The world’s first engineering-based college of medicine is here.

New health challenges, scientific understandings, and technologies call for a new approach to medical training. That’s why we designed the Carle Illinois College of Medicine, the first engineering-based medical school in the world.

Leading the way to better healthcare for all.

By bringing together medical education and engineering-informed innovation in one program, we’re not only changing the way medicine is taught and practiced, we’re ushering in a future where excellent healthcare is available to everyone. It’s an exciting and vital journey—one that we invite everyone to be a part of.

Carle Illinois College of Medicine first class members.  July 3, 2018

Our approach involves applying "engineering thinking" to medical school curriculum and clinical practice. The outcome will be doctors and patients who are able to make better decisions, be more preventative, and solve more human health problems.

What drives us?

Compassion

as we care for patients and improve the human condition.

Competence

in training board-certified physicians who are also innovators.

Curiosity

that challenges the status quo and drives new ways of thinking.

Creativity

to spark unprecedented solutions to healthcare problems.

Phani Gaddipati, Dean King Li, Carle Illinois College of Medicine, University of Illinois at Urbana-Champaign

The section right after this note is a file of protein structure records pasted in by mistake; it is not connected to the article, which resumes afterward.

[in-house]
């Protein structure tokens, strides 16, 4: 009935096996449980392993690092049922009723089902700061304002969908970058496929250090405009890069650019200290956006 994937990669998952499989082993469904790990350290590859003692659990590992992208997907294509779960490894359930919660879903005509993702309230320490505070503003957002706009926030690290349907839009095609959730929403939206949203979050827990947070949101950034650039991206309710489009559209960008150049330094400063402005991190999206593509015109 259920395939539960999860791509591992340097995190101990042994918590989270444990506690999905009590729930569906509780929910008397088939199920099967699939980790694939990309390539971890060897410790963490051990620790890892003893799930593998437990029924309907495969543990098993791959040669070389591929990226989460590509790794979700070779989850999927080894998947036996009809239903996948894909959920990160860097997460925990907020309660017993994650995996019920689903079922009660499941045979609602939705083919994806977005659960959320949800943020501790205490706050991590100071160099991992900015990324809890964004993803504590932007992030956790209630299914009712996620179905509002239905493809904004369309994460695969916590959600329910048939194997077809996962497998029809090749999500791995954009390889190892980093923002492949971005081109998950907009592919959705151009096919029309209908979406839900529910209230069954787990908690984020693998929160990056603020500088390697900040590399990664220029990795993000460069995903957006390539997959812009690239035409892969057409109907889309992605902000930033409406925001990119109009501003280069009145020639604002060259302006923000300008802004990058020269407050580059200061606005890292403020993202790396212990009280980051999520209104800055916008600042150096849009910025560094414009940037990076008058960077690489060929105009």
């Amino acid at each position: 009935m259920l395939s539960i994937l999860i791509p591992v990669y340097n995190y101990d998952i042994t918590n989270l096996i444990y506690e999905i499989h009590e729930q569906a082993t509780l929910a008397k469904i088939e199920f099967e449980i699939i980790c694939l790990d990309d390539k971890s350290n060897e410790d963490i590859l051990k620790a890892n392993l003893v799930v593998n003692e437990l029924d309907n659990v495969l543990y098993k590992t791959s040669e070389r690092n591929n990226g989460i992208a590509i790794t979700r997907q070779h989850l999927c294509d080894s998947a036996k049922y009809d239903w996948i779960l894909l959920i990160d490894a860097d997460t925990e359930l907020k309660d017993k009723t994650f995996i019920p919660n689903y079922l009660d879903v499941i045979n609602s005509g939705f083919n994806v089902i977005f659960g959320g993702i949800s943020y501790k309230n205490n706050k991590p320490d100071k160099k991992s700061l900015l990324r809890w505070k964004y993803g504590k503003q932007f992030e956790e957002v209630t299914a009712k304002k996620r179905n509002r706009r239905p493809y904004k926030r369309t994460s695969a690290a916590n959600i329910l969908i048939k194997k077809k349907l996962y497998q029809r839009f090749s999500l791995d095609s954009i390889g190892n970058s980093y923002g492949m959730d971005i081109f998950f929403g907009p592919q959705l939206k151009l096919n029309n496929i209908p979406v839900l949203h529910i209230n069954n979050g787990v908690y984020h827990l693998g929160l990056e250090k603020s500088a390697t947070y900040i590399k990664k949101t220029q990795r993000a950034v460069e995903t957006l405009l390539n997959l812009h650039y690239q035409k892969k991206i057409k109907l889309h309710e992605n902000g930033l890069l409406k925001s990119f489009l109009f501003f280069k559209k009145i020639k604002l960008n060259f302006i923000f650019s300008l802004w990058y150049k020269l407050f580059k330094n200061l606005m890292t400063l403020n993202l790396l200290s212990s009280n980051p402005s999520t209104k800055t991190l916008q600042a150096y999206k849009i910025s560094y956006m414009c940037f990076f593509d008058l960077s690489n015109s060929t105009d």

Carle Illinois: On the verge of a health care revolution

“It’s the opportunity of a lifetime.” That’s how Dr. King Li describes his role as dean of the Carle Illinois College of Medicine, the first and only medical school at the University of Illinois at Urbana-Champaign.

When asked to explain what makes the founding of Carle Illinois so momentous in the vast and impressive field of medicine, here’s what Dean Li said:

“For the past 100 or so years, medical education has been focused on two pillars: basic science and clinical science. At Carle Illinois, we have the opportunity to build our medical school on four pillars, adding technology and the humanities to basic science and clinical science.

The role of the physician is to understand patients, their families, and their environments, and to help them make the right choice for treatment in their particular situation. Machines can’t and shouldn’t do that.

“Technology will help physicians’ tasks be more accurate and efficient. Often technology is seen as increasing costs, dehumanizing care, and making certain treatments only accessible to patients with the financial resources. But an intelligent deployment of technology will make it possible to decrease costs and increase the level of human care physicians can give, ultimately providing higher quality care to more people.

“Some people wonder what doctors will do if machines can collect and record health data. The role of the physician is to understand patients, their families, and their environments, and to help them make the right choice for treatment in their particular situation. Machines can’t and shouldn’t do that.

“Health care is on the verge of a revolution. At Carle Illinois, we’re right on the cusp—we’re training the leaders of the next generation, the physicians who will lead that revolution.”

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